Though underestimated and vilified throughout history, Eve understood the greater vision of God: that man must be that they might have joy. Her statement in Moses 5:11 is perhaps the most doctrinally profound in all of scripture. “And Eve…heard all these things and was glad, saying: Were it not for our transgression we never should have had seed, and never should have known good and evil, and the joy of our redemption, and the eternal life which God giveth unto all the obedient.” Eve knew that it was the perpetuation of life, the continuation of the plan of salvation that would bring true happiness not only to herself, but to all her children. And so Eve became the first agent of light, providing the way for God’s children to receive bodies and progress to immortality.
All members of the human race must enter mortality through birth. Those of us who accepted the plan were permitted to pass through the veil that shrouds mortal life. We know women play an important role in the passage through the veil; they escort every soul through the veil, even the soul of the Savior of mankind. In a sense, they serve as the gatekeepers to our mortal world. Presiding over those who pass through the first veil, they clothe each traveler with a physical body and introduce them into mortality and agency through personal suffering and sacrifice.
This is something that I have had occasion to think a lot about recently. My own experience with the birth of my two children has been sacred and I have reflected often on the power there is in bringing life into the world. There is a point during labor where one leaves the mortal realm and is caught between life and death; it is in this sacred realm that the veil is at its thinnest. As I labored with my beloved children, I could feel a godly presence, not only sustaining me through the pain but entrusting me with the lives of two precious children, charging me to nurture them and bring them back to light.
As latter-day saints, we have been given the vision to understand that it is our families that unite and exalt us. When a man and a woman marry, they are committing to life, to love, and the perpetuation of life and love. Their mutual love for each other, unites them in a sacred cause, the perpetuation of love and life in their posterity. Both men and woman are creators of new life. Both have an obligation to nurture that life. Men help in the nurturing and loving of new life, just as women do. Parents have the responsibility to teach those to whom they give life, that there is light and love in this world, and to seek it. In this way, young souls are prepared to recognize and be receptive to the fullness of the Word of God. Women and men jointly teach their children goodness so that they might return to the presence of God.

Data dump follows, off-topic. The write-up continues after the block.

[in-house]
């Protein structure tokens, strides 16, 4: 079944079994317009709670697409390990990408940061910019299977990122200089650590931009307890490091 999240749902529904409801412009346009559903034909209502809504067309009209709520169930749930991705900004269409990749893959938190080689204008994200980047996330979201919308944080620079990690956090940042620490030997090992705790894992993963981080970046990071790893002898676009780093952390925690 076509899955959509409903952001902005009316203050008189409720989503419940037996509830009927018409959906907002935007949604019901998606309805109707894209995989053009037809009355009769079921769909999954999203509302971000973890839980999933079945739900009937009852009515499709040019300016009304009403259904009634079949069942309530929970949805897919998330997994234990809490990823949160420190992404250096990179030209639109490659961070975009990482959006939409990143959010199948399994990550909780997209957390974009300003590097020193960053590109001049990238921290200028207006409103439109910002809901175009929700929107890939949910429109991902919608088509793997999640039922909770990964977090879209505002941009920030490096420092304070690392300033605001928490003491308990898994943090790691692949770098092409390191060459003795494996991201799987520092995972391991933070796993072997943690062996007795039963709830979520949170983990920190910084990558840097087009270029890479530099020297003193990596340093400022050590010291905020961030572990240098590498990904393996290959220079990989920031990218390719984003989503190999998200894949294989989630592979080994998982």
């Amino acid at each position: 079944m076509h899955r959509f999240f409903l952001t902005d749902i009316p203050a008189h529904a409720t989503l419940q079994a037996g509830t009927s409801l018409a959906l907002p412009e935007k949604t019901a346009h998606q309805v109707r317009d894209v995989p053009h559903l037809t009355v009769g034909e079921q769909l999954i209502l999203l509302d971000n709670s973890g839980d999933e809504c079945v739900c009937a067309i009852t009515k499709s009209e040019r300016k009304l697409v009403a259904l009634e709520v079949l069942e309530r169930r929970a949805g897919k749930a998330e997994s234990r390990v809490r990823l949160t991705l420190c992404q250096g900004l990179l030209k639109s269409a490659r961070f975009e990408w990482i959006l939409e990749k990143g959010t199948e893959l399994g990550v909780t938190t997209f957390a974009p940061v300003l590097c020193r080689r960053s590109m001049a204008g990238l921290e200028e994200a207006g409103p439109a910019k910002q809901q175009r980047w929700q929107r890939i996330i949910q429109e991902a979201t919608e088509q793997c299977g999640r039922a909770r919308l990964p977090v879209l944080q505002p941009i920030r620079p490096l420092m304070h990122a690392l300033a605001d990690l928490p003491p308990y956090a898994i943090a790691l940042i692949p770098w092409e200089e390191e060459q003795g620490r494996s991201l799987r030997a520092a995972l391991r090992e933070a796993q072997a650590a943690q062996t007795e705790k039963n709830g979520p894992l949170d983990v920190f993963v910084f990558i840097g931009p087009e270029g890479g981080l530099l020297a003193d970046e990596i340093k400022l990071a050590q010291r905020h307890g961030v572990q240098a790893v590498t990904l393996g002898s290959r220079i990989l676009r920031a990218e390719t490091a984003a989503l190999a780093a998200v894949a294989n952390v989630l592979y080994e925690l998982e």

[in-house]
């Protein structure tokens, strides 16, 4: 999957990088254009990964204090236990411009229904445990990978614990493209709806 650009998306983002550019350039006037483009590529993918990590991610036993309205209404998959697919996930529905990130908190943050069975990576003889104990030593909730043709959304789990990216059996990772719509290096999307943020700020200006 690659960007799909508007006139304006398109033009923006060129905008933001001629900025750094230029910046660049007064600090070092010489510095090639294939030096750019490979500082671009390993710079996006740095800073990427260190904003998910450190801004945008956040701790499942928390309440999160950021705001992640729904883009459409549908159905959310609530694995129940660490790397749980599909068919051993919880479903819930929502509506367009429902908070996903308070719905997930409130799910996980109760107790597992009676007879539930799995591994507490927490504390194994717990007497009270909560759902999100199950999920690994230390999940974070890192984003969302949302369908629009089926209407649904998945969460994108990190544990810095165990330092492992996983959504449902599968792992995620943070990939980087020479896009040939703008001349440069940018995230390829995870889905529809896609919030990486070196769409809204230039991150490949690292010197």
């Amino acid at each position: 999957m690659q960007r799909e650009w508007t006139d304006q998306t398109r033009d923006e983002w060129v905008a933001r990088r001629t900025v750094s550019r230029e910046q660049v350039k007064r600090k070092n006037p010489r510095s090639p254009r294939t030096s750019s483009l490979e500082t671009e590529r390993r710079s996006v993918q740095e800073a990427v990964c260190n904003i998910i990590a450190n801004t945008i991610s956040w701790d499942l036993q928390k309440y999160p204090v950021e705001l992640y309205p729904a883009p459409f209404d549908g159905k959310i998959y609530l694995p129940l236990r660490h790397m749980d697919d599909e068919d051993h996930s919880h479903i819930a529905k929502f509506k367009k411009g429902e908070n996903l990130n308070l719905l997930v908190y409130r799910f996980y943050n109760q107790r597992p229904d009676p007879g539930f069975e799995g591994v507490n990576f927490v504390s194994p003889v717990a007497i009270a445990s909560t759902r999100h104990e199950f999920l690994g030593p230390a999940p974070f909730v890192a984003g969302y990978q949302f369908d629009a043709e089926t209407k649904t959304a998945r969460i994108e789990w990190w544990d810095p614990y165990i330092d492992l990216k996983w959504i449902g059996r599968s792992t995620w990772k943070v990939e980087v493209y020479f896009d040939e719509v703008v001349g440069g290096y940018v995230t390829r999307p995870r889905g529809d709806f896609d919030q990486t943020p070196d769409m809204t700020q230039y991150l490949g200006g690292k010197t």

It is, of course, up to us children to follow the light that our parents have introduced us to. Mortality is designed as part of the gospel plan to bring us mingled experiences with good and evil; that we may learn from experience to make wise choices. And many of these experiences are painful because we fail. We know ourselves to be weak. We stumble along, being less than we can be, never living up to our own standards, let alone anyone else’s. We try to obey the laws of God. The more our actions are in accordance with those laws, the more blessed and God-like we will be. If we choose, if we even desire to choose, if we even hope for the desire to choose, we set in motion the powerful forces for life that are led by Jesus Christ himself. He responds to those tender tendrils of crippled life with the force and energy that will bring them to flowering. Listen to these promises of love and yearning desire for us. Feel the hope they bring that with Him we can overcome the world. “[I] am come that they might have life, and that they might have it more abundantly. I am the good shepherd: the good shepherd giveth his life for [his] sheep.”
A true vision of the plan, one that does not see the tapestry as a single finished point, gives us the right to grow, to progress. It implies not only a God who made us, but a God who is with us, in us, and in everything around us. Whoever we are, whatever we are, this God knows us, understands us, walks with us to the melting point where what we are and what God is become one.
We are God’s children and God knows our greatest potential is to live as He does. We know why we are here. We have been given a vision of the great tapestry, the plan of salvation, through the restored gospel of Jesus Christ. We may not know what contribution our small thread makes to that tapestry. We may never know how far the effects of our service will reach. By our good works we magnify what is mighty in us all, one step at a time, one day at a time. We can never afford to be cruel or indifferent or ungenerous, because we are all connected, even if it is in a pattern that only God sees. We are all part of the pattern; black, white, brown, male or female. We are all connected in the merciful plan of our Heavenly Parents and our Savior, Jesus Christ.
May we all have the vision to know the full truth of this plan.